What Is An Appraisal?

 

Every house is unique; appraisers are trained and licensed for expertise in putting a value on properties.

Appraisers don’t work for the buyer or the seller;  their primary mission is actually to protect the lender who’s risking money against the home’s value.

Appraisers have to weigh factors about the property and location – including size, condition and comparable properties – to appraise its current value.

They know how to focus on conditions that affect value; dishes in the sink don’t; damage and neglect do.

Appraisals lower than the proposed purchase price can affect transaction details. The seller might have to lower the price

or the buyer might have to increase down payment or fund additional escrow.

Appraisal seems a lot like inspection, but they’re not the same.

You can think of it this way:

Appraisers report on value to the lender

Inspectors report on condition of the house and major components to the buyer.

So – expect both appraisal & inspection in your transaction.

What Does The Closing Process Involve When I Sell?

 

As this video explains, a signed sales contract doesn’t mean your house is sold. There are still financial, contractual and legal steps for both sides.

The buyer has to get financing to meet the contract terms – which includes credit checks.

The property is inspected and appraised; title insurance and escrow accounts are set up while you locate new housing, pack and move. And take care of any obligations like painting or repairs. After the contract is signed, it can take a month or more of closing steps to reach the closing meeting.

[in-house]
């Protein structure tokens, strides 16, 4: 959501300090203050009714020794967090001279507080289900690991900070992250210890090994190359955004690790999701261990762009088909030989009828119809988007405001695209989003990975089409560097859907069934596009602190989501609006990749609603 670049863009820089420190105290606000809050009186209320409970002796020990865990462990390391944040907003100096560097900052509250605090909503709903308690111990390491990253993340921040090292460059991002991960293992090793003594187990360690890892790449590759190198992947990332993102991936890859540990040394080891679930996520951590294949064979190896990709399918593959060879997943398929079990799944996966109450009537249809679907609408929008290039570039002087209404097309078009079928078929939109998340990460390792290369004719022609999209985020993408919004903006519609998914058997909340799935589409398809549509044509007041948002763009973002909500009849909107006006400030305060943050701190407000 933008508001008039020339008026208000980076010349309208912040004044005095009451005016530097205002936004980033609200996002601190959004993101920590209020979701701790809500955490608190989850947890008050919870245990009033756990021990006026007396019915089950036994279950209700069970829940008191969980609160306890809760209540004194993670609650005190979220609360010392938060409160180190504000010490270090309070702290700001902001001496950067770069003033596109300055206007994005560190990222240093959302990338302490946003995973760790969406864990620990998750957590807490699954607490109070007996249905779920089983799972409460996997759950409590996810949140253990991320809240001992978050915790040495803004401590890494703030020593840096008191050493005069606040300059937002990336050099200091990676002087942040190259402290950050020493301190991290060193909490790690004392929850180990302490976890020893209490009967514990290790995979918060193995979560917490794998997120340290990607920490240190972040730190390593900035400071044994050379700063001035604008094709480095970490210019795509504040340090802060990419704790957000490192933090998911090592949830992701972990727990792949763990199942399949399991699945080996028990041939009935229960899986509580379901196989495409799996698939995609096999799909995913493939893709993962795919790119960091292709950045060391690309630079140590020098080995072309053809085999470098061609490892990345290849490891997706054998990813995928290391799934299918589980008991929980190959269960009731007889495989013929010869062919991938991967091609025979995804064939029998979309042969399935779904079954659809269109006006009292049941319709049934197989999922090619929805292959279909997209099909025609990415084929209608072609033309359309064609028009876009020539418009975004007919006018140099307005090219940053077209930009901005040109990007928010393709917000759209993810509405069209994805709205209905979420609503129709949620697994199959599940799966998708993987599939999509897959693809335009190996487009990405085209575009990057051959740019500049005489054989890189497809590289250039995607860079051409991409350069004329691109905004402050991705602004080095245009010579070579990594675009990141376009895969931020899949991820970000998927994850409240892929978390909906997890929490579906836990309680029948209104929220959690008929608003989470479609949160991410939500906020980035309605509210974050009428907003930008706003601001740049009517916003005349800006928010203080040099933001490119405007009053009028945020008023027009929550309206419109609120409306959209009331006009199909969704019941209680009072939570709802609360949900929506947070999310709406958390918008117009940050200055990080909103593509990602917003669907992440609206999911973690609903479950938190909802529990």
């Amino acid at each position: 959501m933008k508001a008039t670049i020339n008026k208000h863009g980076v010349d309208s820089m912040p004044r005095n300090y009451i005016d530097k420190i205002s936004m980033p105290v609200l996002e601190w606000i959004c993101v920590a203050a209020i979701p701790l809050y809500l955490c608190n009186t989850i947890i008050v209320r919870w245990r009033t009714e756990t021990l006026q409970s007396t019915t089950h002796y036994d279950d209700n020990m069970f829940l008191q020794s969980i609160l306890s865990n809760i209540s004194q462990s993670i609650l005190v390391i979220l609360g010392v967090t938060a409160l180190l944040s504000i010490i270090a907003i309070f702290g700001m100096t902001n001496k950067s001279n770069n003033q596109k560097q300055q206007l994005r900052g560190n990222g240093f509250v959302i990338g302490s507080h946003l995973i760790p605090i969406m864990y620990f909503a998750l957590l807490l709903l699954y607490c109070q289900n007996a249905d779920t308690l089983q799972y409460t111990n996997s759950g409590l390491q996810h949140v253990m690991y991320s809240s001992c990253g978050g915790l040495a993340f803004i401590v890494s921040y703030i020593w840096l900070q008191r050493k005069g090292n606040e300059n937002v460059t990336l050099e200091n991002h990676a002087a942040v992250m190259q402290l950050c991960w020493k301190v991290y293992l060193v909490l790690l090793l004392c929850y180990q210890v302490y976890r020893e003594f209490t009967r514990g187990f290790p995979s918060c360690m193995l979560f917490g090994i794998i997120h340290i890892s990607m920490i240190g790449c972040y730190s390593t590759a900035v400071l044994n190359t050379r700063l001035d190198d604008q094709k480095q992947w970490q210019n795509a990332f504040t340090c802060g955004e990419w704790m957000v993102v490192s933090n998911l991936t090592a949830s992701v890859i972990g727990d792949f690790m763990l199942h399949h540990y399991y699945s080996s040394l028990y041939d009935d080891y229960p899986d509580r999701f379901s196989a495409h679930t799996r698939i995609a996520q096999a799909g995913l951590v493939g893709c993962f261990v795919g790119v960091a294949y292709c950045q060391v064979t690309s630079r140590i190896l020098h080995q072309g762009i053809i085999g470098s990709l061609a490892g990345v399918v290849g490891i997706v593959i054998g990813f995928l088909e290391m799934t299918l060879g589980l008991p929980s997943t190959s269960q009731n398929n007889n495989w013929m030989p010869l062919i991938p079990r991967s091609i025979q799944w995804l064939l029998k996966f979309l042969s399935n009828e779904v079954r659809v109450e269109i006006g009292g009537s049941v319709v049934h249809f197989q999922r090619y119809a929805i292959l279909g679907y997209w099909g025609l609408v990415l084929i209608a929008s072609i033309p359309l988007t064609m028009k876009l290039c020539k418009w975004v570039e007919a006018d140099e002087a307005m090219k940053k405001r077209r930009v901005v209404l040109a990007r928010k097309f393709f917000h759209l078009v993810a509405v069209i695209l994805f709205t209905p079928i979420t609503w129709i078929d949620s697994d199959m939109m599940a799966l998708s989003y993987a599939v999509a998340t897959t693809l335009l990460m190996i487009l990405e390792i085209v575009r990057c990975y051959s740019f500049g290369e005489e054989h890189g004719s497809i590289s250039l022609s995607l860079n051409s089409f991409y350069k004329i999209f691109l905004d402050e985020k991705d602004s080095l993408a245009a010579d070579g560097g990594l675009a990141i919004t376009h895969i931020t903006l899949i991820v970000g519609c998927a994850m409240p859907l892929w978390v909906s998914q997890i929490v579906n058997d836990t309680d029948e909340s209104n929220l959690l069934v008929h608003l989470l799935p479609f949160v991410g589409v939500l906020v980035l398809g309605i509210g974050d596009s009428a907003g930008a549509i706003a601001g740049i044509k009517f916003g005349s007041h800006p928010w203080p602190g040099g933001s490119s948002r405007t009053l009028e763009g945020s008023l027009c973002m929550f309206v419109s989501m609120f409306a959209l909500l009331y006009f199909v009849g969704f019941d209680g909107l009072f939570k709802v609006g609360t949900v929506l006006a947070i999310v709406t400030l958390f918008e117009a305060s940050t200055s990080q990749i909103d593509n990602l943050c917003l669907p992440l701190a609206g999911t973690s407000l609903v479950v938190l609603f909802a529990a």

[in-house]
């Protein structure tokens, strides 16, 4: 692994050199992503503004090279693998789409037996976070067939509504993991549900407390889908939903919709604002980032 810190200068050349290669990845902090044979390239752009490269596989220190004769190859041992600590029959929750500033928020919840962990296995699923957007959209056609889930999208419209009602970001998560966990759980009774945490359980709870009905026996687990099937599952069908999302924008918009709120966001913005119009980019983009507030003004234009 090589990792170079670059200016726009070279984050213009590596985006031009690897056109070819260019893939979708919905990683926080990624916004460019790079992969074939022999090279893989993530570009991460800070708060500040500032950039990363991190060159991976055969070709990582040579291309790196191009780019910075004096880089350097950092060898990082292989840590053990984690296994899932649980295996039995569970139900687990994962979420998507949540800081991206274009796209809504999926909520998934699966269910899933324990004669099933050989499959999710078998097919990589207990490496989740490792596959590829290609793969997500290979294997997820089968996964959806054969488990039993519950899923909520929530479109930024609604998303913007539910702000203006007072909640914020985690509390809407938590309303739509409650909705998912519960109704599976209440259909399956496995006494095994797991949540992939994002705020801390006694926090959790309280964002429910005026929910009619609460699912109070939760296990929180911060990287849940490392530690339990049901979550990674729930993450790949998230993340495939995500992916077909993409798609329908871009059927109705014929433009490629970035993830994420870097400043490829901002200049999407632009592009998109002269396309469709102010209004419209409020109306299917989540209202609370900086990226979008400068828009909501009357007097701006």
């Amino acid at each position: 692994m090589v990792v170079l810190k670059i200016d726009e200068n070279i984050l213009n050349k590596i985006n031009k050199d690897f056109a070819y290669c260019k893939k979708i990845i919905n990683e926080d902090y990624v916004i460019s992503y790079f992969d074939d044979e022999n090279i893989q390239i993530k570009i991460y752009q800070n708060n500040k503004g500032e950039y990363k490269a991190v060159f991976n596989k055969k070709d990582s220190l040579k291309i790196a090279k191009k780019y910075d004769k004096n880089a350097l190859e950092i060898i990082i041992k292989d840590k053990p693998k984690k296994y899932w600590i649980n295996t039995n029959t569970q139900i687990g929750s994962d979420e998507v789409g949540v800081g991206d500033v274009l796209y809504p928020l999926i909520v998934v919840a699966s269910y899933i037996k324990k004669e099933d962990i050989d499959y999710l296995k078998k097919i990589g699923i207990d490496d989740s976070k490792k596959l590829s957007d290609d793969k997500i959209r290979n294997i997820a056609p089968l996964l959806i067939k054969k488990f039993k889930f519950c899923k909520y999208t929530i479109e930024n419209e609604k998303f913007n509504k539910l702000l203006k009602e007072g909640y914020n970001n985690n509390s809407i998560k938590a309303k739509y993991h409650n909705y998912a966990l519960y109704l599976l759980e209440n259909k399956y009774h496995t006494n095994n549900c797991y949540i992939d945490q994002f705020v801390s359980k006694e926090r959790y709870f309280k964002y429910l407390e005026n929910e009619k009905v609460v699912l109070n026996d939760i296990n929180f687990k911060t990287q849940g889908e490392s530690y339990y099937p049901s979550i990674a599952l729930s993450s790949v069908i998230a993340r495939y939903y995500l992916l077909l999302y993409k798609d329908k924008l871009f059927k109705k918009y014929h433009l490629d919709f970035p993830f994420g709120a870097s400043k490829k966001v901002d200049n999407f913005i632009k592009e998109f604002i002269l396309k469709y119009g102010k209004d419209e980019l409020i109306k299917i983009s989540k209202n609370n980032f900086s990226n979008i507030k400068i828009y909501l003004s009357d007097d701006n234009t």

So plan on that when you plan to sell.

What Steps Need To Be Taken To Secure A Loan?

 

You’ll see some pictures in this video to help you remember later, but the first step in securing a loan is to complete a loan application.

To do so, you’ll need the following information.

  • Pay stubs for the past 2-3 months.
  • W-2 forms for the past 2 years.
  • Information on long-term debts.
  • Recent bank statements tax returns for the past 2 years.
  • Proof of any other income.
  • Address and description of the property you wish to buy.
  • A sales contract on the home you want to buy.

During the application process, the lender will order a report on your credit history and a professional appraisal of the property you want to purchase. The application process typically takes between 1-6 weeks.

What Is An Escrow Account? Do I Need One?

 

As we show you in this video, an escrow account is an account, established by your lender, to set aside a portion of your monthly mortgage payment to cover annual charges for homeowner’s insurance mortgage insurance (if applicable), and property taxes.

Escrow accounts are a good idea because they assure money will always be available for these payments.

If you use an escrow account to pay property tax or homeowner’s insurance make sure you are not penalized for late payments since it is the lender’s responsibility to make those payments.

What Are Discount Points?

 

Discount points allow you to lower your interest rate. While this video simplifies things to help you remember, “points” are essentially prepaid interest with each point equaling 1% of the total loan amount.